done so, but the District was not exactly happy about that either. We planted a congregation in a community adjacent to ours, a community without any Lutheran church whatsoever. The mission we planted was geographically closer to us than to any other Lutheran Church in the area. We informed District that we would have to use our District contributions to fund this new mission. The District made it clear that, though they had no intention of financially supporting this new mission congregation, they did not think it appropriate for us to take away from the missions they intended to start. A few years later, the District heavily funded a “cutting edge” church growth mission congregation in our own back yard. That congregation, located in our community, just a few short miles due west of us, was initiated by a congregation in another community, 10-12 miles due east of us. The reason District gave for funding that mission was that they fit the mission paradigm required by the Mission Board; namely, the church growth paradigm. The Texas District Mission Board, following the Kieschnick endorsed “Strategic Plan,” has demonstrated clearly that they have no intention of initiating traditional, confessional congregations anywhere. Is it different elsewhere? Do you think it would fly to have a few of us in this room pool our mission money to start confessional churches in the Atlantic District? Ironically, we cannot do that because we are a part of this Synod and must “trust” the Atlantic District to care for the sheep of our congregations who move there. Even though we have a vested pastoral interest in having confessional congregations on East and West coasts, or in urban wildernesses, we can do nothing to help create them because we belong to the Missouri Synod. In other words, the confessional movement has been essentially “castrated.” The Synod will not start missions to serve our people, and we are prevented by our fellowship obligations from doing so. This means, essentially, that the Synod, originally created to foster and support confessional churches, is now preventing their mission development.


A third purpose of Synod is to provide help in recruiting, training, and supporting pastors and other church workers needed for the ministry of the Gospel. This depends in large measure upon our seminaries and colleges, but these institutions do not create servants of the church, they mold and shape those sent to them from the congregations of the Synod. Young men enter our seminaries from all kinds of backgrounds, even if they are lifetime members of LCMS churches. A member of my own seminary class was an open defender of the homosexual lifestyle. He is now a District officer in one of the most liberal districts of the Synod. One young pastor recently told me that he entered the seminary steeped in “Navigator” doctrines, and knowingly rejected the doctrine of the real presence. Thankfully, the St. Louis seminary made a Lutheran of him, but how many like him simply “cooperate and graduate?” Many young people today, born and raised in “Lutheran” congregations, have never seen a liturgical service. Some may never have even heard the Creed confessed in a service. Can someone who was spiritually nurtured in a completely different kind of church environment be transformed by four years of college or seminary to function well in a congregation like Messiah? More basic still, are our schools are even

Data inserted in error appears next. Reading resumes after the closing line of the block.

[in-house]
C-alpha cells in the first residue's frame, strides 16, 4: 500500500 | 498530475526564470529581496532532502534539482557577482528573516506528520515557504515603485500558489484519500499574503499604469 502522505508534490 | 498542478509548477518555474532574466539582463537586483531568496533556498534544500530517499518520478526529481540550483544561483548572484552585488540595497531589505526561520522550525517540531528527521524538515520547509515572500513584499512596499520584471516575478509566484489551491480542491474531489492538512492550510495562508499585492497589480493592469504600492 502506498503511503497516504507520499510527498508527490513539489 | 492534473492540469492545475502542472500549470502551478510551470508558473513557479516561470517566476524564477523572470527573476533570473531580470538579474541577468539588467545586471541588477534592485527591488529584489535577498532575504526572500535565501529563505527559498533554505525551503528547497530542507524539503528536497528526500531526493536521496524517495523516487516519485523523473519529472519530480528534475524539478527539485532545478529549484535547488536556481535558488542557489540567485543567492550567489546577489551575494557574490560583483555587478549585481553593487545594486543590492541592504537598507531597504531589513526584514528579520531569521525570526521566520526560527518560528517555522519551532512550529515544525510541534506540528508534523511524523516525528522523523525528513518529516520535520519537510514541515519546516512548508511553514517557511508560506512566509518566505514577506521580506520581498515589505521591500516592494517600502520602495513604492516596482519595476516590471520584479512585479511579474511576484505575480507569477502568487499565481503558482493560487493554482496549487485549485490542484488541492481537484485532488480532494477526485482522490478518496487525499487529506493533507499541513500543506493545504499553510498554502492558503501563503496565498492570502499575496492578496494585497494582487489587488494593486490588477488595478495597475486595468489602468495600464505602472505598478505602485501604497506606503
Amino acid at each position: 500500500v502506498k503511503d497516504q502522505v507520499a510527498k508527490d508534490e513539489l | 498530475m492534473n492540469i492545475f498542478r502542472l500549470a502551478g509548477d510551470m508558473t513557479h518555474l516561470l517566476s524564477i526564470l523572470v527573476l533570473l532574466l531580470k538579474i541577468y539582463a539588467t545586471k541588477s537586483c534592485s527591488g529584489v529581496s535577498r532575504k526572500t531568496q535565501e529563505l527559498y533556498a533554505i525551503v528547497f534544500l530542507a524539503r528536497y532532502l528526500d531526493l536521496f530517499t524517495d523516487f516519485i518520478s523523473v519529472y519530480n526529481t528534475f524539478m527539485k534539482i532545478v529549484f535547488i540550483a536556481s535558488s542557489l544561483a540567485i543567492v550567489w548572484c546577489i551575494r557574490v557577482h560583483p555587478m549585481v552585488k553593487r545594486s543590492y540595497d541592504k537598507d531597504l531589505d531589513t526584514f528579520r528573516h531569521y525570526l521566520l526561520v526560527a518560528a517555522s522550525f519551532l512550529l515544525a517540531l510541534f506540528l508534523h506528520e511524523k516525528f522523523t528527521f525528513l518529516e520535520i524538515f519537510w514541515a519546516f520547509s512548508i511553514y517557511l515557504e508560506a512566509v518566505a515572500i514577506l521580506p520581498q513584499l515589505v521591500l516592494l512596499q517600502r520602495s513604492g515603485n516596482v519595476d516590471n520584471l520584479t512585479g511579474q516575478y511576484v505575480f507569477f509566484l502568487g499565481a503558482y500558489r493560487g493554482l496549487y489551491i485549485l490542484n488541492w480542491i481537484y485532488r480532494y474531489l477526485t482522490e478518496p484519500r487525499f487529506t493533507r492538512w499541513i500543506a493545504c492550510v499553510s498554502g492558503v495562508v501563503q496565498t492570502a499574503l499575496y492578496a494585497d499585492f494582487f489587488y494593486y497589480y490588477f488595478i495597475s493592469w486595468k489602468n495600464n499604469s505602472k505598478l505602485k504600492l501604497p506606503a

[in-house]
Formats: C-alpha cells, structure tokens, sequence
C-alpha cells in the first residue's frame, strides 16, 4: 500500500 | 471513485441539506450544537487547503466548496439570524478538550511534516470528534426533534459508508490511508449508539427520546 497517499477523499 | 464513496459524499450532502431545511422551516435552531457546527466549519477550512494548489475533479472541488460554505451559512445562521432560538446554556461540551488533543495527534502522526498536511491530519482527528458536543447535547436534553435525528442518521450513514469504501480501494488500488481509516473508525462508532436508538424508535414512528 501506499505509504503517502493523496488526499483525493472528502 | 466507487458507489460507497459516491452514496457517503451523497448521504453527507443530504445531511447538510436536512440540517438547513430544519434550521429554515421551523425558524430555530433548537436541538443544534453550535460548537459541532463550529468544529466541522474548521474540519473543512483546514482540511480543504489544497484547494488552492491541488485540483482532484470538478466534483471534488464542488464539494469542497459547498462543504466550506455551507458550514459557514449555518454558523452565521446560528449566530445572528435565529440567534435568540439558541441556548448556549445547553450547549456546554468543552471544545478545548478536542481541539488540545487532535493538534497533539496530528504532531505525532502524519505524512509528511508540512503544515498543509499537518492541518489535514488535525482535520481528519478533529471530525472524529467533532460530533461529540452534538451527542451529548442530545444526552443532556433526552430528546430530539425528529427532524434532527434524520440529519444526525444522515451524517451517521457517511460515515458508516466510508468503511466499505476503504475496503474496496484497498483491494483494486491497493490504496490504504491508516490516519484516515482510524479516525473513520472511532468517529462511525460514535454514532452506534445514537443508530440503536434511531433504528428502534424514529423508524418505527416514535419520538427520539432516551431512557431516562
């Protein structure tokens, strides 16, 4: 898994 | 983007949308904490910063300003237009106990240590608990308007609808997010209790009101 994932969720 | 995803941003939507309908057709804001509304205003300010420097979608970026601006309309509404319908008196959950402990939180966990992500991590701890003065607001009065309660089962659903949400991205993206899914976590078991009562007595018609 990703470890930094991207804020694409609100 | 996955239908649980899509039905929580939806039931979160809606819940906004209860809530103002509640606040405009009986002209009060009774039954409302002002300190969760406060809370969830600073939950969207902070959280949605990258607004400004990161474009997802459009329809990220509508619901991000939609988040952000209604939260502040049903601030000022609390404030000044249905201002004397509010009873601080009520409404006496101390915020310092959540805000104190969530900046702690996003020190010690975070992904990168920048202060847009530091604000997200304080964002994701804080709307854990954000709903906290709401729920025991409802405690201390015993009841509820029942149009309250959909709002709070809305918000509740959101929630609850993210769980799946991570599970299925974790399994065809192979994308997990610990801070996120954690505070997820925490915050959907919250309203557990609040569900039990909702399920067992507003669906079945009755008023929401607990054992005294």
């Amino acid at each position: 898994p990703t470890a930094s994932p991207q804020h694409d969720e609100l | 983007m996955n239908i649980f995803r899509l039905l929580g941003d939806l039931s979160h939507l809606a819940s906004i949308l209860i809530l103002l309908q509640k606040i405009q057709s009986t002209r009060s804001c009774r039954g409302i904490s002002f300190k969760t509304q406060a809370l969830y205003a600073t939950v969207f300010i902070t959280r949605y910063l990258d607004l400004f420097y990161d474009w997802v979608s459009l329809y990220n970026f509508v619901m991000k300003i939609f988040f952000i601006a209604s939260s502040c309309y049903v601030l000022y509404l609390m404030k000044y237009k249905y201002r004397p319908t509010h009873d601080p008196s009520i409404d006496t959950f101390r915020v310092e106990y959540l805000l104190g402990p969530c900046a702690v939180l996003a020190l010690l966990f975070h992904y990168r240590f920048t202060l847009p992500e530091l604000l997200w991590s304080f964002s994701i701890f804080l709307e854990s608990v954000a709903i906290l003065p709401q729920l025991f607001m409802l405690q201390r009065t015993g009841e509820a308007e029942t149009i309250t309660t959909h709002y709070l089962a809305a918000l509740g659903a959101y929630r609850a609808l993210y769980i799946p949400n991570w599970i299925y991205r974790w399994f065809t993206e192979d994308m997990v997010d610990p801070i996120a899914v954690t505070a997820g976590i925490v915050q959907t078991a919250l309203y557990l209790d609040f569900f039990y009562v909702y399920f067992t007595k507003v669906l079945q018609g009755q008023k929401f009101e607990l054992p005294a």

to prepare church workers to fit in an environment such as ours?

We must reckon with the fact that the neo-Pentecostal/church growth/liberal wing of the Synod will use its considerable political force to shape our schools to respond to their perceived needs for church workers. They do not want or need theologians, historians, traditional musicians, or classical teachers. They want religious marketers and salesmen, charismatic leaders, and people who can design and lead “quality” dog and pony shows to stimulate positive emotions. Classical studies will decrease, and training in new methods and techniques for social manipulation will increase. It may take time to shape our schools to conform to the Kieschnick revolution, but it must happen. The Marquarts and the Feuerhahns must yield their seats to the Luekes and Howers of our Synod, as style replaces substance. This will create a dilemma for faithful pastors and congregations. Not only must we question whether such schools can fill our needs, but do we continue to recruit the youth of our church and entrust them to such institutions of learning? At secular schools they expect to hear things that are contrary to the faith they have learned. They are prepared to be discriminatory. We do not, however, expect